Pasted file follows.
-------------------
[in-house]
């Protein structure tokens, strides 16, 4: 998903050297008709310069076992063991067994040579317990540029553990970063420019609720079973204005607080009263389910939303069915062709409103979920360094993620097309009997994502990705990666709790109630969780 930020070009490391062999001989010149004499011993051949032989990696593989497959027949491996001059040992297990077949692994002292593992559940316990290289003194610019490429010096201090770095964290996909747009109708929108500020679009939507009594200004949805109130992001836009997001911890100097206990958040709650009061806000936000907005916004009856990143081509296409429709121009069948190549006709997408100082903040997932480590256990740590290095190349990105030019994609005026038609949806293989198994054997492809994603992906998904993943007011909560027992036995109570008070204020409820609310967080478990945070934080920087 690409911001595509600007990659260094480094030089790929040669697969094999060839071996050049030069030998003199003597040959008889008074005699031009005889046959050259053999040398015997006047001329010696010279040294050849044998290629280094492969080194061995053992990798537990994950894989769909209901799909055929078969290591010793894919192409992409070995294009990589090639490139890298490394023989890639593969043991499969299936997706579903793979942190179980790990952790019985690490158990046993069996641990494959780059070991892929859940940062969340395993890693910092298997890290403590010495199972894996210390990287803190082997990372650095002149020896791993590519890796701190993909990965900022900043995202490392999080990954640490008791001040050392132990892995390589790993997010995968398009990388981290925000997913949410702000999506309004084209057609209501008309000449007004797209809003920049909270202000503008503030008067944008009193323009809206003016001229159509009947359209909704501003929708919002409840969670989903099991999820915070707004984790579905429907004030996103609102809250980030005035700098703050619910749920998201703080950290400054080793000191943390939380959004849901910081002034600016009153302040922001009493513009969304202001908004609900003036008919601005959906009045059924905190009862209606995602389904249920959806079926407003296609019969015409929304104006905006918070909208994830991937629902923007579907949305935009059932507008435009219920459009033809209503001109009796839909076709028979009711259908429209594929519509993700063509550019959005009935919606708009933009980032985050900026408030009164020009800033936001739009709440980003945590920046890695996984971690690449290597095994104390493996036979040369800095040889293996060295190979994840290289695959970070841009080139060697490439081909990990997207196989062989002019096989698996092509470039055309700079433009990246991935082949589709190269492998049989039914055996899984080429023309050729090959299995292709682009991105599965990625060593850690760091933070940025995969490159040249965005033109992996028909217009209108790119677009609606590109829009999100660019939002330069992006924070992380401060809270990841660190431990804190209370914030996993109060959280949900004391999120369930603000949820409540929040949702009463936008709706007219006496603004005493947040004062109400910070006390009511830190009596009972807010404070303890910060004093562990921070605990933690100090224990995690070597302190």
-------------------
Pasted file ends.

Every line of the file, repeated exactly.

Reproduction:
[in-house]
């Protein structure tokens, strides 16, 4: 998903050297008709310069076992063991067994040579317990540029553990970063420019609720079973204005607080009263389910939303069915062709409103979920360094993620097309009997994502990705990666709790109630969780 930020070009490391062999001989010149004499011993051949032989990696593989497959027949491996001059040992297990077949692994002292593992559940316990290289003194610019490429010096201090770095964290996909747009109708929108500020679009939507009594200004949805109130992001836009997001911890100097206990958040709650009061806000936000907005916004009856990143081509296409429709121009069948190549006709997408100082903040997932480590256990740590290095190349990105030019994609005026038609949806293989198994054997492809994603992906998904993943007011909560027992036995109570008070204020409820609310967080478990945070934080920087 690409911001595509600007990659260094480094030089790929040669697969094999060839071996050049030069030998003199003597040959008889008074005699031009005889046959050259053999040398015997006047001329010696010279040294050849044998290629280094492969080194061995053992990798537990994950894989769909209901799909055929078969290591010793894919192409992409070995294009990589090639490139890298490394023989890639593969043991499969299936997706579903793979942190179980790990952790019985690490158990046993069996641990494959780059070991892929859940940062969340395993890693910092298997890290403590010495199972894996210390990287803190082997990372650095002149020896791993590519890796701190993909990965900022900043995202490392999080990954640490008791001040050392132990892995390589790993997010995968398009990388981290925000997913949410702000999506309004084209057609209501008309000449007004797209809003920049909270202000503008503030008067944008009193323009809206003016001229159509009947359209909704501003929708919002409840969670989903099991999820915070707004984790579905429907004030996103609102809250980030005035700098703050619910749920998201703080950290400054080793000191943390939380959004849901910081002034600016009153302040922001009493513009969304202001908004609900003036008919601005959906009045059924905190009862209606995602389904249920959806079926407003296609019969015409929304104006905006918070909208994830991937629902923007579907949305935009059932507008435009219920459009033809209503001109009796839909076709028979009711259908429209594929519509993700063509550019959005009935919606708009933009980032985050900026408030009164020009800033936001739009709440980003945590920046890695996984971690690449290597095994104390493996036979040369800095040889293996060295190979994840290289695959970070841009080139060697490439081909990990997207196989062989002019096989698996092509470039055309700079433009990246991935082949589709190269492998049989039914055996899984080429023309050729090959299995292709682009991105599965990625060593850690760091933070940025995969490159040249965005033109992996028909217009209108790119677009609606590109829009999100660019939002330069992006924070992380401060809270990841660190431990804190209370914030996993109060959280949900004391999120369930603000949820409540929040949702009463936008709706007219006496603004005493947040004062109400910070006390009511830190009596009972807010404070303890910060004093562990921070605990933690100090224990995690070597302190």